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When a firm begins thinking about transitioning from a premise based architecture to the cloud they should recognize two significant factors. Their DoD contractual requirements and the creating a well-architected and long term solution to protect CUI. On the surface the challenges seem trivial from an IT perspective, just the basics. This is far from the truth. If you are making this significant of an architectural change; you are in it for the long run.
The first question you should address is if your specific contract with the DoD has identified the anticipated use of cloud computing services by the contractor or subcontract during their performance period. This simple question ensures awareness and compliance with DFARS provision 252.239-7009. It also allows your security and technical engineers to focus on the task at hand, securely integrating cloud services as a part of your enterprise.
With all of the solutions being created by cloud service providers and your firm will need to decide on which of the well architected and secure solution fulfill your needs. Please continue to recognize there are DFARS representations, provisions, and clauses describing cloud computing services, data storage locations, and processing locations for CUI. The bottom line is storing, creating, or processing CUI data or information using cloud services requires government approval. Subpart 204.73 of the DFARS provides high level information and links on how to protect CUI for DoD. If your firm decides to use cloud computing services, there may be specific compliance based safeguards and controls documented in DISA’s Cloud Computing Security Requirements Guide (SRG) as described by DFARS clause 252.239-7010 Cloud Computing Services. As a security engineer you will need to keep these and many other requirements in mind during the design process.
From a non-technical and technical conformity perspective your firm may be following a process to ensure transparency with internal and DoD contractual management teams.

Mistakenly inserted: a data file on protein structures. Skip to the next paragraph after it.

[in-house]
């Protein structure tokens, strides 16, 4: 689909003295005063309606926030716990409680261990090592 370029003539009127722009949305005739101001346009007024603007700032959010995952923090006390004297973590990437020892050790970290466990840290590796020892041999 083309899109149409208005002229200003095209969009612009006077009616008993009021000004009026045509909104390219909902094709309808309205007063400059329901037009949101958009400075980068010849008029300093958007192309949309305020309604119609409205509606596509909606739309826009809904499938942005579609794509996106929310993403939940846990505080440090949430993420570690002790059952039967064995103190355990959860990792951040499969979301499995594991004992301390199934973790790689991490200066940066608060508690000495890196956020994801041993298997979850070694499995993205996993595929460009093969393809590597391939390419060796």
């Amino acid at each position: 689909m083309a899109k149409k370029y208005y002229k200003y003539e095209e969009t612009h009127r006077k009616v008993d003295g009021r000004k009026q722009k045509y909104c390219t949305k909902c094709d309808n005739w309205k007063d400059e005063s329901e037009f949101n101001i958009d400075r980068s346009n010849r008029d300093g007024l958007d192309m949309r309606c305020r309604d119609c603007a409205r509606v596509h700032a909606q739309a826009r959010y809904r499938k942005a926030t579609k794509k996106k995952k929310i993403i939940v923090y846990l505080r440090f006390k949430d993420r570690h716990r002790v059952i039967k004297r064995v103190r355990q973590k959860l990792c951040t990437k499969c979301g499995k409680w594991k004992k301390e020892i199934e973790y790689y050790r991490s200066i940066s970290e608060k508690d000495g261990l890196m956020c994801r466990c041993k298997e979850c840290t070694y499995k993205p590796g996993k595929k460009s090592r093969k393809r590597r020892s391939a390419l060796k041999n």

Your non-technical response may include information such as:
• Have you evaluated or assessed your current enterprise architecture to create a System Security Plan? (NIST 800-171 r1, 3.12.4)
• Developed a Plan of Actions and Milestones (POA&M) to communicate NIST 800-171 security requirement priorities to your company’s leadership and DoD contracting officers? (NIST 800-171r1, 3.12.2)
• Developed and exercised an incident response plan
From a technical perspective your internal planning process could include:
• How your organization could isolate CUI into its own security domains by applying architectural design concepts to both premise and cloud based solutions?
• Your functional and security requirements for transitioning into the cloud?
• The use of encryption and modern key management techniques to maintain confidentiality?
• Establish identification and access control methods which controls access to CUI, based upon two factor authentication?
• Automated monitoring and reaction to events on your enterprise, to include outsourced, premise, and cloud based architectures?
With the appropriate approvals, the ability to identify CUI your firm is responsible for, a well-planned architecture, properly implemented automation, appropriate monitoring, and incident response your firm should be successful in protecting CUI in your hybrid architecture.